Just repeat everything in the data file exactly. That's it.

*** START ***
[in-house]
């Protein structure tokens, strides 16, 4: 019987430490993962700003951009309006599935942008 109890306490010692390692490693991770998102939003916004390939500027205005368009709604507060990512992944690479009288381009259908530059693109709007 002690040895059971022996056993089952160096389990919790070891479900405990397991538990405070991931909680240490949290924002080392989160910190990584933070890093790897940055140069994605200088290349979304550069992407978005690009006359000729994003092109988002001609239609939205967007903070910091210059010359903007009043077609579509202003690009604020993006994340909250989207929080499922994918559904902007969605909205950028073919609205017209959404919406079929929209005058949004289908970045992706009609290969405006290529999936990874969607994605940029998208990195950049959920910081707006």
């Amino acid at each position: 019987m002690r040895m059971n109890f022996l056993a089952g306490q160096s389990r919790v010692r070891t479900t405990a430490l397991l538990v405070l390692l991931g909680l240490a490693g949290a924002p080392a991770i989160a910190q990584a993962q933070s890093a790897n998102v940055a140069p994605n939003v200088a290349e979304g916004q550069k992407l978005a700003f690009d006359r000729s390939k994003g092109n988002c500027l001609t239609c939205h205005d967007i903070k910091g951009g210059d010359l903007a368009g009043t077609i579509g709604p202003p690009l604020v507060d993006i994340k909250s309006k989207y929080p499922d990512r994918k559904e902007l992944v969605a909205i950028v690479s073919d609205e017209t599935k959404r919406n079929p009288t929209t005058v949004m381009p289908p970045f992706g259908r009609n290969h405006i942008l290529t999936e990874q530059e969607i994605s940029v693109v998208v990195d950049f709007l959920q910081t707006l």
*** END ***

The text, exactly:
[in-house]
């Protein structure tokens, strides 16, 4: 019987430490993962700003951009309006599935942008 109890306490010692390692490693991770998102939003916004390939500027205005368009709604507060990512992944690479009288381009259908530059693109709007 002690040895059971022996056993089952160096389990919790070891479900405990397991538990405070991931909680240490949290924002080392989160910190990584933070890093790897940055140069994605200088290349979304550069992407978005690009006359000729994003092109988002001609239609939205967007903070910091210059010359903007009043077609579509202003690009604020993006994340909250989207929080499922994918559904902007969605909205950028073919609205017209959404919406079929929209005058949004289908970045992706009609290969405006290529999936990874969607994605940029998208990195950049959920910081707006």
């Amino acid at each position: 019987m002690r040895m059971n109890f022996l056993a089952g306490q160096s389990r919790v010692r070891t479900t405990a430490l397991l538990v405070l390692l991931g909680l240490a490693g949290a924002p080392a991770i989160a910190q990584a993962q933070s890093a790897n998102v940055a140069p994605n939003v200088a290349e979304g916004q550069k992407l978005a700003f690009d006359r000729s390939k994003g092109n988002c500027l001609t239609c939205h205005d967007i903070k910091g951009g210059d010359l903007a368009g009043t077609i579509g709604p202003p690009l604020v507060d993006i994340k909250s309006k989207y929080p499922d990512r994918k559904e902007l992944v969605a909205i950028v690479s073919d609205e017209t599935k959404r919406n079929p009288t929209t005058v949004m381009p289908p970045f992706g259908r009609n290969h405006i942008l290529t999936e990874q530059e969607i994605s940029v693109v998208v990195d950049f709007l959920q910081t707006l």